State Board Gets Weird on Testing Issue

My little legs are tired from my various policy field trips this week, so I’m going to sit down, rest, and use the brief respite to catch you up on the most interesting piece of education news this week: Yesterday’s unexpected motion and surprising vote by the Colorado State Board of Education. I may also pound down a quick snack. I’ve got to keep my strength up for the coming heavy-weight bout in Jeffco, after all.

Yesterday, the State Board sat down to do its thing, which you may be unsurprised to learn consists of voting on stuff related to education. Normally, this can be a fairly dry process. This meeting turned out to be a little different, as newly appointed board member Steve Durham brought forward an unscheduled motion to allow school districts to waive out of the first portion of state-mandated PARCC testing. For those who don’t know, PARCC has two parts: A performance-based assessment administered in March and an end-of-year assessment administered in late April or May.

The legality of the motion was swiftly challenged by Senior Assistant Attorney General Tony Dyl, who told the board members that despite wide latitude to waive certain portions of state statute, they likely did not have the authority to waive this particular requirement. Durham, however, seemed unconcerned. Chalkbeat reports that he said the following:

“If the commissioner elects not to grant those [waivers] that’s up to him … I believe a much fuller legal analysis is required, and I fully intend to meet with the attorney general.” Interviewed after the meeting, Durham said, “I hope someone makes a waiver request and moves it forward. … Should the commissioner decide he does not want to grant a waiver, then someone who applies for a waiver and is not granted one can litigate the question.”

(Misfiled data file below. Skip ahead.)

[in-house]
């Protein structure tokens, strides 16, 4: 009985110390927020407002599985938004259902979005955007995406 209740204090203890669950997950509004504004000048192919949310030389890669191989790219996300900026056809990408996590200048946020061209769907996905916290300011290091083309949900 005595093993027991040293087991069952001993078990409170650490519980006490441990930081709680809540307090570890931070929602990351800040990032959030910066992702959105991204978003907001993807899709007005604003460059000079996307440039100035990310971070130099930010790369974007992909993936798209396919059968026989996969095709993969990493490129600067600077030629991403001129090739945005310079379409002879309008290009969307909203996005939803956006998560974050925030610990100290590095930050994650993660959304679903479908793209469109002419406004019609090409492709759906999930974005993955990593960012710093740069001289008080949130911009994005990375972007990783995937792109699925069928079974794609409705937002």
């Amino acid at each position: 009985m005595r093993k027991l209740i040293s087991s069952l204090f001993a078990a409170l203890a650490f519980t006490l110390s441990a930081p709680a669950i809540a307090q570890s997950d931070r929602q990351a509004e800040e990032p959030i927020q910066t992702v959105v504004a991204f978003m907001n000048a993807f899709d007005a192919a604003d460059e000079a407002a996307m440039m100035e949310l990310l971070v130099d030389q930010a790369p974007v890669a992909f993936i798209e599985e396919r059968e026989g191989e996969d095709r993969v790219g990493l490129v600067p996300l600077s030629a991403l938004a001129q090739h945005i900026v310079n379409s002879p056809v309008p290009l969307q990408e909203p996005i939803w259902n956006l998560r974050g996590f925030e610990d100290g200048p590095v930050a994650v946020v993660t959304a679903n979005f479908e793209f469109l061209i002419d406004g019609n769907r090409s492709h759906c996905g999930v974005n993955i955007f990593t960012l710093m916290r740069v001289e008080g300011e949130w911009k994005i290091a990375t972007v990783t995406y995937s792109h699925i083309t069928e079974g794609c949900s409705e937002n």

I got a chance to watch Steve Durham in action earlier this week, and I must say that I admire his gumption. Others may not have been quite so impressed. Marcia Neal, the new State Board chair, strongly opposed the motion. Neal cited what I agree are legitimate concerns about the State Board’s ability to provide such waivers without legislative changes. She also highlighted some of the potential consequences of doing so.

This is where stuff gets a little weird. The motion passed on a 4-3 vote, but that 4-3 vote was not at all what most observers would have expected. Val Flores, not viewed by many as a likely ally of the board’s more conservative members, sided with Steve Durham, Pam Mazanec, and Deb Scheffel on the “aye” side of the motion, while Marcia Neal sided unexpectedly with Democrats Jane Goff and Angelika Schroeder in voting against the motion.

This all comes on the heels of Angelika Schroeder being appointed to the vice chair position on the board, a surprising move by Marcia Neal that earned her a scolding by Colorado GOP chairman Ryan Call.

I promised you an interesting 2015, and I am a kid of my word. What remains to be seen is whether the board’s schism is temporary or merely the first showing of new, strange alliances. Meanwhile, I find myself torn. I strongly support local flexibility when it comes to testing, but I also believe policy should fit snuggly into a soft, secure cradle of legal validity. I anxiously await the AG’s opinion.

Have a great weekend!